Attracting younger voters, no matter the candidate, has long been a challenge for the Republican Party. This month, five members of the Republican National Committee’s youth advisory panel resigned, citing a “lack of confidence we have in the R.N.C.’s ability to win over and mobilize young voters,” according to a letter first reported by Fox News.
One of them — Joe Mitchell, a former Iowa state legislator who founded Run GenZ, which recruits young conservatives to run for office — said future success for Republicans hinged on having “grass roots plans” to reach young voters with relevant policies and through digital platforms. Mr. Mitchell worries that no such plans exist.
“I talk to a lot of people who weren’t historically politically super engaged that are more now,” said Mr. Mitchell, 26, who is backing Mr. Trump. “But I’m also not sold that they’re educated to show up and vote in November 2024.”
In his view, Mr. Trump’s celebrity appeal may dispel such concerns. The former president has been able to maintain a base of support among young voters through his digital outreach, leveraging an army of meme-creators who promote him and disparage his rivals.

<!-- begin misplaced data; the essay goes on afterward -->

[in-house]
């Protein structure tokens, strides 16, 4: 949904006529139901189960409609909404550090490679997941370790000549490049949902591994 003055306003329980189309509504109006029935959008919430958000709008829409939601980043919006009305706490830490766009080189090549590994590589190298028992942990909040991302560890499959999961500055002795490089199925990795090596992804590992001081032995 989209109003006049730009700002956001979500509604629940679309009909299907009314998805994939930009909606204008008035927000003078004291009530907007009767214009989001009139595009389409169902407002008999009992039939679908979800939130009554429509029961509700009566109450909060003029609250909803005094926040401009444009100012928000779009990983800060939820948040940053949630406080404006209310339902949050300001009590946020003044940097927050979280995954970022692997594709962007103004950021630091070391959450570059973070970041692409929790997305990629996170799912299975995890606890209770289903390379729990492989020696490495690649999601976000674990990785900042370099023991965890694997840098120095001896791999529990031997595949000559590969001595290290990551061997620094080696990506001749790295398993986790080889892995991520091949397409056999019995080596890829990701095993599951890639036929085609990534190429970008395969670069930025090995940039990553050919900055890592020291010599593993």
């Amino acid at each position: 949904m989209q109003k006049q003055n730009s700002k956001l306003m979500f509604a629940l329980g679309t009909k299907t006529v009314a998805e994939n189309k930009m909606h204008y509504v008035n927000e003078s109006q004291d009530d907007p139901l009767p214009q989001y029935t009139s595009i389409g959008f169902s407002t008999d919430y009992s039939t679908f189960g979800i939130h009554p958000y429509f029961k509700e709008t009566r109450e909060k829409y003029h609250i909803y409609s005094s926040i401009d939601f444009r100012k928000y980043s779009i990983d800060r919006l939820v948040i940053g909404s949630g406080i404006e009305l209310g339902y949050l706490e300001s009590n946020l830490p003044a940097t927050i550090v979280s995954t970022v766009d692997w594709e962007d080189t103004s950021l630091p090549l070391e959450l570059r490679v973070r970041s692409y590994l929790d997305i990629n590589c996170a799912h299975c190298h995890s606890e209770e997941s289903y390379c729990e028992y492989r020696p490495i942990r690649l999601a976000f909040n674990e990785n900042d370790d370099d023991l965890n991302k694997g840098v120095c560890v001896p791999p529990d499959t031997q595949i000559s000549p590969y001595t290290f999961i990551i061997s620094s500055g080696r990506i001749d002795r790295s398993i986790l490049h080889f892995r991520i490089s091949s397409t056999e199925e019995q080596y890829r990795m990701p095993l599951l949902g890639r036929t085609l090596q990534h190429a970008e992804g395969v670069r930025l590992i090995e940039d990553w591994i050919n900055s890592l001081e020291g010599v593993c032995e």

Even on the issue of protecting ideological diversity on college campuses, which Mr. Ramaswamy, Ms. Haley and Mr. DeSantis have all tried to use to appeal to young voters, many of them still trust Mr. Trump.
The issue has resonated with Jasmyn Jordan, the chair of Young Americans for Freedom at the University of Iowa, who recently testified to the House Judiciary Committee about the animosity and threats she and other young conservatives said they had received for hosting conservative speakers.
Ms. Jordan, 20, praised Mr. Trump for saying he would withhold federal funding from schools that do not support free speech.
“The fact that he actually gives consequences, rather than coddling universities and entities who aren’t doing anything to help everyone equally, is something I really admire,” Ms. Jordan said.
Still, with outreach from candidates’ campaigns seemingly haphazard, many Gen Z Republicans have taken it upon themselves to try to reach their peers.
This month, Ms. Weston’s Iowa Young Republicans group hosted a Christmas party for about two dozen young conservatives inside the Stine Barn, a cavernous building in West Des Moines.
As her guests drank soda and snacked on candy bars, Ms. Weston mused: “It is terrifying right now being a young person specifically and thinking about, What is the country that we are going to inherit one day?”